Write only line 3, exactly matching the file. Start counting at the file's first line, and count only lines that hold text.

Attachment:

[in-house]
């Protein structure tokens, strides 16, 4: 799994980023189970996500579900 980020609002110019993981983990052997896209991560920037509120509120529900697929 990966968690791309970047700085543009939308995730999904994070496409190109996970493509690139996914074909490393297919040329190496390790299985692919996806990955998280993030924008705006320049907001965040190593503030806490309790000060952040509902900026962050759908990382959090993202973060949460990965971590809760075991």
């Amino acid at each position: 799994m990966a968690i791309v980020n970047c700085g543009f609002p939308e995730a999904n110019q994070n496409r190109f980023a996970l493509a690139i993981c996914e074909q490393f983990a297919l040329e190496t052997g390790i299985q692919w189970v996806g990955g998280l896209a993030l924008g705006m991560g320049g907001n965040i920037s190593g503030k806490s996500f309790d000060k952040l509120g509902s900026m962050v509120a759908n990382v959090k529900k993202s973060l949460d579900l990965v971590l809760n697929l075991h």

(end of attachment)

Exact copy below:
């Amino acid at each position: 799994m990966a968690i791309v980020n970047c700085g543009f609002p939308e995730a999904n110019q994070n496409r190109f980023a996970l493509a690139i993981c996914e074909q490393f983990a297919l040329e190496t052997g390790i299985q692919w189970v996806g990955g998280l896209a993030l924008g705006m991560g320049g907001n965040i920037s190593g503030k806490s996500f309790d000060k952040l509120g509902s900026m962050v509120a759908n990382v959090k529900k993202s973060l949460d579900l990965v971590l809760n697929l075991h």